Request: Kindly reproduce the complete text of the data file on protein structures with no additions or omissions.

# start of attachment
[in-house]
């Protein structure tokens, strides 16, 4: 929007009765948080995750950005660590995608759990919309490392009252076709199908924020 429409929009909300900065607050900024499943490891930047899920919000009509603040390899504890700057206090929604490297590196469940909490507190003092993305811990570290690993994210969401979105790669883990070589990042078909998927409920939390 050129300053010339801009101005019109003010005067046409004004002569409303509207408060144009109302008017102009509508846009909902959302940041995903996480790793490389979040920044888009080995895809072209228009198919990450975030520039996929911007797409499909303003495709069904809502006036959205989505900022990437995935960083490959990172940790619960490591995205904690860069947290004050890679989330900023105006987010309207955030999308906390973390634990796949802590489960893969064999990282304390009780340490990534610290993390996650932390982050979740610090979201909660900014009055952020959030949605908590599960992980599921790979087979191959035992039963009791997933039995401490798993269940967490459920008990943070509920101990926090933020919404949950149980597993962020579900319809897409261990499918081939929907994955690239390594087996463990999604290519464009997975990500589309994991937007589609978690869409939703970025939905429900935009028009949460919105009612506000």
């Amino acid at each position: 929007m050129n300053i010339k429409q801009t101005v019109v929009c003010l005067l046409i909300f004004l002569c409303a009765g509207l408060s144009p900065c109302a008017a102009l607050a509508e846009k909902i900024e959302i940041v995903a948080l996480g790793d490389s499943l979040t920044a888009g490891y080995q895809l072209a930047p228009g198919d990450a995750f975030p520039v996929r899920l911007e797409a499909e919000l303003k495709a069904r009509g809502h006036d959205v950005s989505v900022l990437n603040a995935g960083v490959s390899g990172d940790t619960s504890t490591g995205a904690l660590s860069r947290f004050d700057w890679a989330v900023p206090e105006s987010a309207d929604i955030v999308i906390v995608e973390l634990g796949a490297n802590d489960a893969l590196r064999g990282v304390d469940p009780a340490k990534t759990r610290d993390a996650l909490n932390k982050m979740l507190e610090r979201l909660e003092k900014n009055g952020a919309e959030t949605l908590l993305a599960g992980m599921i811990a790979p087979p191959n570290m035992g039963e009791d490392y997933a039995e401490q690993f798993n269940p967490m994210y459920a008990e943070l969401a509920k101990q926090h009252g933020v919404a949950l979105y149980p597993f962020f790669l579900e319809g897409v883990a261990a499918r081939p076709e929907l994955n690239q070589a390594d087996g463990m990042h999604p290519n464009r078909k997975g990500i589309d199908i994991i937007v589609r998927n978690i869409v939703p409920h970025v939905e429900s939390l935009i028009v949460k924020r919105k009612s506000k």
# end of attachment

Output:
[in-house]
């Protein structure tokens, strides 16, 4: 929007009765948080995750950005660590995608759990919309490392009252076709199908924020 429409929009909300900065607050900024499943490891930047899920919000009509603040390899504890700057206090929604490297590196469940909490507190003092993305811990570290690993994210969401979105790669883990070589990042078909998927409920939390 050129300053010339801009101005019109003010005067046409004004002569409303509207408060144009109302008017102009509508846009909902959302940041995903996480790793490389979040920044888009080995895809072209228009198919990450975030520039996929911007797409499909303003495709069904809502006036959205989505900022990437995935960083490959990172940790619960490591995205904690860069947290004050890679989330900023105006987010309207955030999308906390973390634990796949802590489960893969064999990282304390009780340490990534610290993390996650932390982050979740610090979201909660900014009055952020959030949605908590599960992980599921790979087979191959035992039963009791997933039995401490798993269940967490459920008990943070509920101990926090933020919404949950149980597993962020579900319809897409261990499918081939929907994955690239390594087996463990999604290519464009997975990500589309994991937007589609978690869409939703970025939905429900935009028009949460919105009612506000």
């Amino acid at each position: 929007m050129n300053i010339k429409q801009t101005v019109v929009c003010l005067l046409i909300f004004l002569c409303a009765g509207l408060s144009p900065c109302a008017a102009l607050a509508e846009k909902i900024e959302i940041v995903a948080l996480g790793d490389s499943l979040t920044a888009g490891y080995q895809l072209a930047p228009g198919d990450a995750f975030p520039v996929r899920l911007e797409a499909e919000l303003k495709a069904r009509g809502h006036d959205v950005s989505v900022l990437n603040a995935g960083v490959s390899g990172d940790t619960s504890t490591g995205a904690l660590s860069r947290f004050d700057w890679a989330v900023p206090e105006s987010a309207d929604i955030v999308i906390v995608e973390l634990g796949a490297n802590d489960a893969l590196r064999g990282v304390d469940p009780a340490k990534t759990r610290d993390a996650l909490n932390k982050m979740l507190e610090r979201l909660e003092k900014n009055g952020a919309e959030t949605l908590l993305a599960g992980m599921i811990a790979p087979p191959n570290m035992g039963e009791d490392y997933a039995e401490q690993f798993n269940p967490m994210y459920a008990e943070l969401a509920k101990q926090h009252g933020v919404a949950l979105y149980p597993f962020f790669l579900e319809g897409v883990a261990a499918r081939p076709e929907l994955n690239q070589a390594d087996g463990m990042h999604p290519n464009r078909k997975g990500i589309d199908i994991i937007v589609r998927n978690i869409v939703p409920h970025v939905e429900s939390l935009i028009v949460k924020r919105k009612s506000k």